A: I’d say caddying in the BMW Championship at Wilmington Country Club last year was a moment that I was surely in awe. As an Evans scholar, I was given the opportunity to caddie in the tournament, as it is a major fundraising event for the foundation. Waking up early that morning to travel to Wilmington with fellow Llanerch caddie Aidan Sweeney, I had no idea what to expect. Sure enough when I got there and met the other Penn State Evans scholars. I realized that I would be caddying for a Pro. Over the course of the day, I caddied for Sam Burns and Seamus Power, and no offense to any members at Llanerch, but saw the best golf I had ever seen.


Q: What advice would you give your younger self as a caddie or a new caddie just starting?

A: Take advantage of the network. Working at a private country club, you are amongst some of the most successful people in the area. With so much experience and knowledge about their industries, find the right time and put yourself out there. Not every conversation needs to be about their work life, their time on the course should be a getaway from their hectic and stressful jobs. Instead, focus on making a genuine connection with your golfer. The more you work on your interpersonal skills in this setting, the more comfortable you will become with your communication outside of caddying, which in my opinion is one of the most important skills to have in all facets of life.


Q: How has being a Platt Evans Scholar changed your life?

A: As a J. Wood Platt-Evans Scholar, I am fortunate enough to have a full scholarship to Penn State. It is difficult to actually put into words how life-changing and important the generosity of donors is to not only me but my family as well. Relieving the financial stress of paying for college allows me to be involved more on campus, which I have taken full advantage of to develop myself not only academically, but socially and professionally as well. In addition, I met some of the most encouraging and supportive people through this program. Knowing that there is a whole foundation that has my best interest in mind is a very comforting feeling. Because of how influential this scholarship has been for me thus far, I hope one day that I can give back to the organization to aid more kids like me in pursuing higher education.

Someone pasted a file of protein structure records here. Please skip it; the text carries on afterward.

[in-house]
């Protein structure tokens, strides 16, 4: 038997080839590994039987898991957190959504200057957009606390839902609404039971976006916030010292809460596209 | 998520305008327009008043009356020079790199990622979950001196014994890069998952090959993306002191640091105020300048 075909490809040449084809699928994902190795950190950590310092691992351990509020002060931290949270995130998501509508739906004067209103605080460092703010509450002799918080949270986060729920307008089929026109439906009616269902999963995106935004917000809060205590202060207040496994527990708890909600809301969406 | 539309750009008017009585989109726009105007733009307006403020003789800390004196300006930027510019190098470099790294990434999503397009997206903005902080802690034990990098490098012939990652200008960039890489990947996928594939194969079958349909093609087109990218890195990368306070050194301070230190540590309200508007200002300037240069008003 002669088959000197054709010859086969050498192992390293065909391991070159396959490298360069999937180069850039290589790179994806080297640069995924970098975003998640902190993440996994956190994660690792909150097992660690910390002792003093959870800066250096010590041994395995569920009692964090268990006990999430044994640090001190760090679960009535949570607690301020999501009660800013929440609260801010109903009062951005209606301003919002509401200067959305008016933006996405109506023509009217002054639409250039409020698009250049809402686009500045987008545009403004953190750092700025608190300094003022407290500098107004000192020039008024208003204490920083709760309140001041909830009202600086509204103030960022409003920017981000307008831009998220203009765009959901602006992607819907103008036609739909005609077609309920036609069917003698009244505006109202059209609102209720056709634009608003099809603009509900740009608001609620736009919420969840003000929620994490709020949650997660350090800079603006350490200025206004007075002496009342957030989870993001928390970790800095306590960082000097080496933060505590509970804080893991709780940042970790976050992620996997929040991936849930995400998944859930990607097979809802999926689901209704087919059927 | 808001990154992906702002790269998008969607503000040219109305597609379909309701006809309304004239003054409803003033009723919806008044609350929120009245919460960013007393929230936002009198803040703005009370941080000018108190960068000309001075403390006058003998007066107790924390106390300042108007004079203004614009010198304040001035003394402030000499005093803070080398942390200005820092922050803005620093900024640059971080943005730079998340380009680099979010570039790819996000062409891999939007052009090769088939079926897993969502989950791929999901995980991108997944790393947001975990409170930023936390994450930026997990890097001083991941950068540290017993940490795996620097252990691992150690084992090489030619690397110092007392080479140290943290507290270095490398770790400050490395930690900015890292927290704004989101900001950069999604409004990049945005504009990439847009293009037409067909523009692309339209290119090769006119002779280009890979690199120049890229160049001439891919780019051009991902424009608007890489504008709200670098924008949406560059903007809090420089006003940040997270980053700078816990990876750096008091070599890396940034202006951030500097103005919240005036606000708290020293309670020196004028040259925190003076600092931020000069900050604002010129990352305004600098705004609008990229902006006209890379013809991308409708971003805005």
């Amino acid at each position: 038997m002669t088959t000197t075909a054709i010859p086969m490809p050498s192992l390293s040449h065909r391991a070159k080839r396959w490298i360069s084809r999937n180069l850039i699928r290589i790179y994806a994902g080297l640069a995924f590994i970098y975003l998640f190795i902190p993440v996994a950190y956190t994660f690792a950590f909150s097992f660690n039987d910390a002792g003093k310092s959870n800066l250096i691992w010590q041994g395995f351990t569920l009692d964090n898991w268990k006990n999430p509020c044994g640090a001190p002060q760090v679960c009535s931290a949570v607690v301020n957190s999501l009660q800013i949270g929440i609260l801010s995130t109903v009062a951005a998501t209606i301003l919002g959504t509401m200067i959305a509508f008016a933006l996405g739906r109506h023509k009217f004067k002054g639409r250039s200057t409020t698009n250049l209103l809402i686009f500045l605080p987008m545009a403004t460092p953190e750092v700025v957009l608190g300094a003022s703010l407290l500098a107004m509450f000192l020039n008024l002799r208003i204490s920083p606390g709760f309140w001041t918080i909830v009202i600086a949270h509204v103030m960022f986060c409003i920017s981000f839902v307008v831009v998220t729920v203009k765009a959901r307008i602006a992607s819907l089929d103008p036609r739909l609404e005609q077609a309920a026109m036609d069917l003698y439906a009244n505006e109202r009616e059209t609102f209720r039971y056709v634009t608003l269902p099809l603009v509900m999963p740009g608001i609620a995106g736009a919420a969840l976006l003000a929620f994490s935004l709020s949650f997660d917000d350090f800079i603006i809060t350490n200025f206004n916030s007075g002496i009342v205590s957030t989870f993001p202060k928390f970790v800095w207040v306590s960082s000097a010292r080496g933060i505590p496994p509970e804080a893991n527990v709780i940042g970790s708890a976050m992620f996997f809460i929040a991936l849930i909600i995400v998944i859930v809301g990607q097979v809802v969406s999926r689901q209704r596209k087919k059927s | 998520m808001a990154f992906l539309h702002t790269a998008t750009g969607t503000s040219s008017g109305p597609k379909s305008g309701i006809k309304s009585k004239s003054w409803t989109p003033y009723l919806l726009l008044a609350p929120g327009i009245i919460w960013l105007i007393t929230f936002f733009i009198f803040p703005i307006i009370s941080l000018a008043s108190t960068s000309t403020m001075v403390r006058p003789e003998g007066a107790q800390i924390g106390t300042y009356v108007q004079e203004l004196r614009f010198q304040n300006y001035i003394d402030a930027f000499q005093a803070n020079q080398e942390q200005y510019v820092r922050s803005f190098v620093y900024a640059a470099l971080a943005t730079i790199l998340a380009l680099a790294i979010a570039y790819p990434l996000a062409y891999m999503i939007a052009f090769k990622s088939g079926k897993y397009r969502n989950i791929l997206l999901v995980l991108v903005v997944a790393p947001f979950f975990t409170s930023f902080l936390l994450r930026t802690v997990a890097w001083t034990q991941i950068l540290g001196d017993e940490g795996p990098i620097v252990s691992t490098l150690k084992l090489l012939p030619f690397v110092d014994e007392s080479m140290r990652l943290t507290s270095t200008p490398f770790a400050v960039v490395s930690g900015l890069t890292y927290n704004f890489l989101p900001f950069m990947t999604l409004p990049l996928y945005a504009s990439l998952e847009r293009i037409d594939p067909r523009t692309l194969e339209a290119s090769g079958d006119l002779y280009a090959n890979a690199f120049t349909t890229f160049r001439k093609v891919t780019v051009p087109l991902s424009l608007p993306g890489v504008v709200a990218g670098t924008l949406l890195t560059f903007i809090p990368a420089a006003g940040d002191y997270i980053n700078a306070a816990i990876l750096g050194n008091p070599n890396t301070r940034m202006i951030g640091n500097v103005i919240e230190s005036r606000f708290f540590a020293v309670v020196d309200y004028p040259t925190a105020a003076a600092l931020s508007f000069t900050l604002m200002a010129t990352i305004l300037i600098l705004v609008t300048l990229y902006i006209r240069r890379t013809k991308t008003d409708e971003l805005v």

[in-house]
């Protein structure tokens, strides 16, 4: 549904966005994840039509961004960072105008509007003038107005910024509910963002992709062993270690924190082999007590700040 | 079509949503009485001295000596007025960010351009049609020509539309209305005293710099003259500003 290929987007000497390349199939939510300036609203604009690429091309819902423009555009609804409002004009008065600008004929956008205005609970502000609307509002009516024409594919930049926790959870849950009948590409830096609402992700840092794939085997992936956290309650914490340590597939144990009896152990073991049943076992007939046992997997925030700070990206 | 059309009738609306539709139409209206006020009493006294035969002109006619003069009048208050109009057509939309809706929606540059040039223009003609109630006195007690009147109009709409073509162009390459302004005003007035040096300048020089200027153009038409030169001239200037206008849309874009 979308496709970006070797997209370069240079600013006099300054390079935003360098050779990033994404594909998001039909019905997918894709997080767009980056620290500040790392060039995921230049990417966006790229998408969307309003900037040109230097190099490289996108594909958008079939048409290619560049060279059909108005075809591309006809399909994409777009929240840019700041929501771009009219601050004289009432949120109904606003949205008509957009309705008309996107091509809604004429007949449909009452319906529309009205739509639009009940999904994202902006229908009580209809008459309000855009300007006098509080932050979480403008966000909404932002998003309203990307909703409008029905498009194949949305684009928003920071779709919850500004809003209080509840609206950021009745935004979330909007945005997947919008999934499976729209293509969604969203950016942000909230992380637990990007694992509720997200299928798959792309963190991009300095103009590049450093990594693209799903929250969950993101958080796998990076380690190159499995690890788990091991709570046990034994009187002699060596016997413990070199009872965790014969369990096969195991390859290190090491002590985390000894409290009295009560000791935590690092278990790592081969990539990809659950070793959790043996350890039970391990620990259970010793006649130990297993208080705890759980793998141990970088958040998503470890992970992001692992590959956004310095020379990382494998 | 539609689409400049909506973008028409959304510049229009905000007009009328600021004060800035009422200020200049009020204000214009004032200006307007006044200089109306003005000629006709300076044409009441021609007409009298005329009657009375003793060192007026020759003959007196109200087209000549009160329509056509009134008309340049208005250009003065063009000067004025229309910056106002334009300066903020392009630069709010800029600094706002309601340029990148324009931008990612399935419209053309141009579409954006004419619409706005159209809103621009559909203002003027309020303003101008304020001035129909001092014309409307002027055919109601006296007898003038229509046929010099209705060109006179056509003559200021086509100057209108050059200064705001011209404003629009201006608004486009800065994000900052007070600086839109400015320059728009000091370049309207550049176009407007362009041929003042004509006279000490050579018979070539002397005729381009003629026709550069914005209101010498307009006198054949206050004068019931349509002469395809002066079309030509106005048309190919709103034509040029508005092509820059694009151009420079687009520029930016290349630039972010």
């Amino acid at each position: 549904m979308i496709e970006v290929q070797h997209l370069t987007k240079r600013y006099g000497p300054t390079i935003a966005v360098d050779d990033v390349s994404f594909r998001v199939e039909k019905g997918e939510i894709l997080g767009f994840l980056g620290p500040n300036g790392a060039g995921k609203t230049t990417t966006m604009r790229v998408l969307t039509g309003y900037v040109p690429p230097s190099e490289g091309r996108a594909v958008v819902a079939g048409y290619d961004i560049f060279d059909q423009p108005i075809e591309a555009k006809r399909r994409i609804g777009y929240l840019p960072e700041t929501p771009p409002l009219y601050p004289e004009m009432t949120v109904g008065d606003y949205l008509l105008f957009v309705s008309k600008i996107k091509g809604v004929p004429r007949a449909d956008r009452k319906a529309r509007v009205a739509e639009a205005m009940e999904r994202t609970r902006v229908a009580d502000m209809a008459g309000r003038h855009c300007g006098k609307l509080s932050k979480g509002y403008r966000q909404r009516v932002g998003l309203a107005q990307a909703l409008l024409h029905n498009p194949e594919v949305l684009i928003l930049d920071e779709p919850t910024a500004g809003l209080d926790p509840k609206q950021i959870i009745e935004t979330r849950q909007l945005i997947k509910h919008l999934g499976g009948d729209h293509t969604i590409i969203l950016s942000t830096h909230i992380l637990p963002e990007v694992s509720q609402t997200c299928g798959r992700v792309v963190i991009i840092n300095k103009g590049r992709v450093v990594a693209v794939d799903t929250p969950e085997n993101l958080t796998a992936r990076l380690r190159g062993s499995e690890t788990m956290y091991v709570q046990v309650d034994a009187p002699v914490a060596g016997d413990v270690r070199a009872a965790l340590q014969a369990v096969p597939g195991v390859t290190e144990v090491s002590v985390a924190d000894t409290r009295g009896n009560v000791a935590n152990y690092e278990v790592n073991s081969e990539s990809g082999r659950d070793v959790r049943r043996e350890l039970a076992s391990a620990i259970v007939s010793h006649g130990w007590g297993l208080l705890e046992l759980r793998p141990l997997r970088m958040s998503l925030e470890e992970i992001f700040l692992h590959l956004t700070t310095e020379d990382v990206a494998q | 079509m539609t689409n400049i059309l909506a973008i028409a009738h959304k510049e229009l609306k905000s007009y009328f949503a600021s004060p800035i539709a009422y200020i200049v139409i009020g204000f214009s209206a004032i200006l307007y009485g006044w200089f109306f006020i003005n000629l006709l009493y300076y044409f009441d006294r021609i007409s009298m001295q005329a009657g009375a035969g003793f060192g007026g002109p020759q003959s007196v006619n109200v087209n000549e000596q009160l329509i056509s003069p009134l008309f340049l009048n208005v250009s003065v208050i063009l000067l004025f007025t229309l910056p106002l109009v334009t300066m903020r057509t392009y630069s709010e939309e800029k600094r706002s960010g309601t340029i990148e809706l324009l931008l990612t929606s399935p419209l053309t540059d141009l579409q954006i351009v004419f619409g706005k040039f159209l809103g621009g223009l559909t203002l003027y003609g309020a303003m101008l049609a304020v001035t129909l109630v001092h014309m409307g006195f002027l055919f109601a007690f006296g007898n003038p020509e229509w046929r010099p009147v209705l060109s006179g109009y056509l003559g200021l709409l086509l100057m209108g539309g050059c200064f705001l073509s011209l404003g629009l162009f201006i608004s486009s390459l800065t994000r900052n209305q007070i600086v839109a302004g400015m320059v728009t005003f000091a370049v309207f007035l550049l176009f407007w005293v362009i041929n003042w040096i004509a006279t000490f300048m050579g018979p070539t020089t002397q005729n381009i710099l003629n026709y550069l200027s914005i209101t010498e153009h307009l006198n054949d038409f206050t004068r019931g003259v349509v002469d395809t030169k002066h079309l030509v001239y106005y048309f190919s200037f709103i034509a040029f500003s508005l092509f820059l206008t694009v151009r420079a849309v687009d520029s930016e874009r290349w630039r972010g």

J. Wood Platt Caddie Scholarship Trust

The J. Wood Platt Caddie Scholarship Trust was created in 1958 and is the charitable arm of GAP (Golf Association of Philadelphia). The J. Wood Platt Caddie Scholarship Trust’s mission is to financially aid and empower qualified caddies and those working in golf operations in the pursuit of higher education. Along with aiding caddies financially, J. Wood Platt’s EMPOWER program strengthens scholarship investment dollars by providing caddies with exceptional benefits and leadership training through access to the wide network of J. Wood Platt donors and alumni. To date, more than 3,700 young men and women have received $25 million in aid from the Trust.